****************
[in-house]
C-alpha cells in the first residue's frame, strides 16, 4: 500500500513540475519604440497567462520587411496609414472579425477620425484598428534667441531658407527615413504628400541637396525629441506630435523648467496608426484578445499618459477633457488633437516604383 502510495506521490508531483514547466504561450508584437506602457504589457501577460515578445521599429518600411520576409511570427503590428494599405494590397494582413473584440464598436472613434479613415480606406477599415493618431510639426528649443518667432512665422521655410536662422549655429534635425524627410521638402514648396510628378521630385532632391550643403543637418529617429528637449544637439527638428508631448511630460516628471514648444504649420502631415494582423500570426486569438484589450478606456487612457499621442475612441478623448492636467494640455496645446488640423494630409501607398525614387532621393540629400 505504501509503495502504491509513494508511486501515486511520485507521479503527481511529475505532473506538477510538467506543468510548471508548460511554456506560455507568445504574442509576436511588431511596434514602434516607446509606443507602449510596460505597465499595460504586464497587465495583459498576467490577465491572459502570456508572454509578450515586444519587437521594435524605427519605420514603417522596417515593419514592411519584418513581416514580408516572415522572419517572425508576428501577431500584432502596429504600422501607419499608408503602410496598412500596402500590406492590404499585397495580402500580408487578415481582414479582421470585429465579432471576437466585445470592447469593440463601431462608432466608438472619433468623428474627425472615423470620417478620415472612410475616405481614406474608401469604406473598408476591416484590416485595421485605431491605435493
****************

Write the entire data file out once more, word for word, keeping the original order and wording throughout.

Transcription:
[in-house]
C-alpha cells in the first residue's frame, strides 16, 4: 500500500513540475519604440497567462520587411496609414472579425477620425484598428534667441531658407527615413504628400541637396525629441506630435523648467496608426484578445499618459477633457488633437516604383 502510495506521490508531483514547466504561450508584437506602457504589457501577460515578445521599429518600411520576409511570427503590428494599405494590397494582413473584440464598436472613434479613415480606406477599415493618431510639426528649443518667432512665422521655410536662422549655429534635425524627410521638402514648396510628378521630385532632391550643403543637418529617429528637449544637439527638428508631448511630460516628471514648444504649420502631415494582423500570426486569438484589450478606456487612457499621442475612441478623448492636467494640455496645446488640423494630409501607398525614387532621393540629400 505504501509503495502504491509513494508511486501515486511520485507521479503527481511529475505532473506538477510538467506543468510548471508548460511554456506560455507568445504574442509576436511588431511596434514602434516607446509606443507602449510596460505597465499595460504586464497587465495583459498576467490577465491572459502570456508572454509578450515586444519587437521594435524605427519605420514603417522596417515593419514592411519584418513581416514580408516572415522572419517572425508576428501577431500584432502596429504600422501607419499608408503602410496598412500596402500590406492590404499585397495580402500580408487578415481582414479582421470585429465579432471576437466585445470592447469593440463601431462608432466608438472619433468623428474627425472615423470620417478620415472612410475616405481614406474608401469604406473598408476591416484590416485595421485605431491605435493